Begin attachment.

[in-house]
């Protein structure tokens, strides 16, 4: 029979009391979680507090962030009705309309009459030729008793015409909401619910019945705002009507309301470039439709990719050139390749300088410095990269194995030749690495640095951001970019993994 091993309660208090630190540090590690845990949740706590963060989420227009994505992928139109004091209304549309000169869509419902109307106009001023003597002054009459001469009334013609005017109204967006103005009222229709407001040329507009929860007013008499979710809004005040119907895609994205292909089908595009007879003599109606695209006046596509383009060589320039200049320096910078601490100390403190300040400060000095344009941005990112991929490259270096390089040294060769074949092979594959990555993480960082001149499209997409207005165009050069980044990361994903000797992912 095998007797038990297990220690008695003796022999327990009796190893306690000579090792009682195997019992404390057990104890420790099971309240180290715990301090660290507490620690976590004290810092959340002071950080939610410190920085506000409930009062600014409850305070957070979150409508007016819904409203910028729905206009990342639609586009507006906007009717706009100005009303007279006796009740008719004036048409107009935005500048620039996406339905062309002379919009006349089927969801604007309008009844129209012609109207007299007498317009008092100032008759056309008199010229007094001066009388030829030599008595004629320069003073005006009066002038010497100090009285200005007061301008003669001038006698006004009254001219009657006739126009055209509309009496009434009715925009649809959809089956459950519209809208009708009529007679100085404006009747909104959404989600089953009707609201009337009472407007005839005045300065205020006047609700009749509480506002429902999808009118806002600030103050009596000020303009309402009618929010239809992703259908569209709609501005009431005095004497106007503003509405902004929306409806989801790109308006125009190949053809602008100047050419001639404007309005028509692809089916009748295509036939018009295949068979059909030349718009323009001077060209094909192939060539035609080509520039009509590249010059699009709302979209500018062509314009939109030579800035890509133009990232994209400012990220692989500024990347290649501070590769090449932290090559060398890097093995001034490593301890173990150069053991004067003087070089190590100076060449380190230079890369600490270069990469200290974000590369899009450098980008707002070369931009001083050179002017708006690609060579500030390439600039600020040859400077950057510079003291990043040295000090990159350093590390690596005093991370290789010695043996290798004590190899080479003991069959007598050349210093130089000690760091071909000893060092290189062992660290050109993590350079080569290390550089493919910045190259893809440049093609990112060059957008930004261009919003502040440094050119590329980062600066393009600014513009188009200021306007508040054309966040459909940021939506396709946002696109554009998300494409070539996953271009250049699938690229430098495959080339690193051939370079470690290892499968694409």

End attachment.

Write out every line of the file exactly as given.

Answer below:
[in-house]
């Protein structure tokens, strides 16, 4: 029979009391979680507090962030009705309309009459030729008793015409909401619910019945705002009507309301470039439709990719050139390749300088410095990269194995030749690495640095951001970019993994 091993309660208090630190540090590690845990949740706590963060989420227009994505992928139109004091209304549309000169869509419902109307106009001023003597002054009459001469009334013609005017109204967006103005009222229709407001040329507009929860007013008499979710809004005040119907895609994205292909089908595009007879003599109606695209006046596509383009060589320039200049320096910078601490100390403190300040400060000095344009941005990112991929490259270096390089040294060769074949092979594959990555993480960082001149499209997409207005165009050069980044990361994903000797992912 095998007797038990297990220690008695003796022999327990009796190893306690000579090792009682195997019992404390057990104890420790099971309240180290715990301090660290507490620690976590004290810092959340002071950080939610410190920085506000409930009062600014409850305070957070979150409508007016819904409203910028729905206009990342639609586009507006906007009717706009100005009303007279006796009740008719004036048409107009935005500048620039996406339905062309002379919009006349089927969801604007309008009844129209012609109207007299007498317009008092100032008759056309008199010229007094001066009388030829030599008595004629320069003073005006009066002038010497100090009285200005007061301008003669001038006698006004009254001219009657006739126009055209509309009496009434009715925009649809959809089956459950519209809208009708009529007679100085404006009747909104959404989600089953009707609201009337009472407007005839005045300065205020006047609700009749509480506002429902999808009118806002600030103050009596000020303009309402009618929010239809992703259908569209709609501005009431005095004497106007503003509405902004929306409806989801790109308006125009190949053809602008100047050419001639404007309005028509692809089916009748295509036939018009295949068979059909030349718009323009001077060209094909192939060539035609080509520039009509590249010059699009709302979209500018062509314009939109030579800035890509133009990232994209400012990220692989500024990347290649501070590769090449932290090559060398890097093995001034490593301890173990150069053991004067003087070089190590100076060449380190230079890369600490270069990469200290974000590369899009450098980008707002070369931009001083050179002017708006690609060579500030390439600039600020040859400077950057510079003291990043040295000090990159350093590390690596005093991370290789010695043996290798004590190899080479003991069959007598050349210093130089000690760091071909000893060092290189062992660290050109993590350079080569290390550089493919910045190259893809440049093609990112060059957008930004261009919003502040440094050119590329980062600066393009600014513009188009200021306007508040054309966040459909940021939506396709946002696109554009998300494409070539996953271009250049699938690229430098495959080339690193051939370079470690290892499968694409």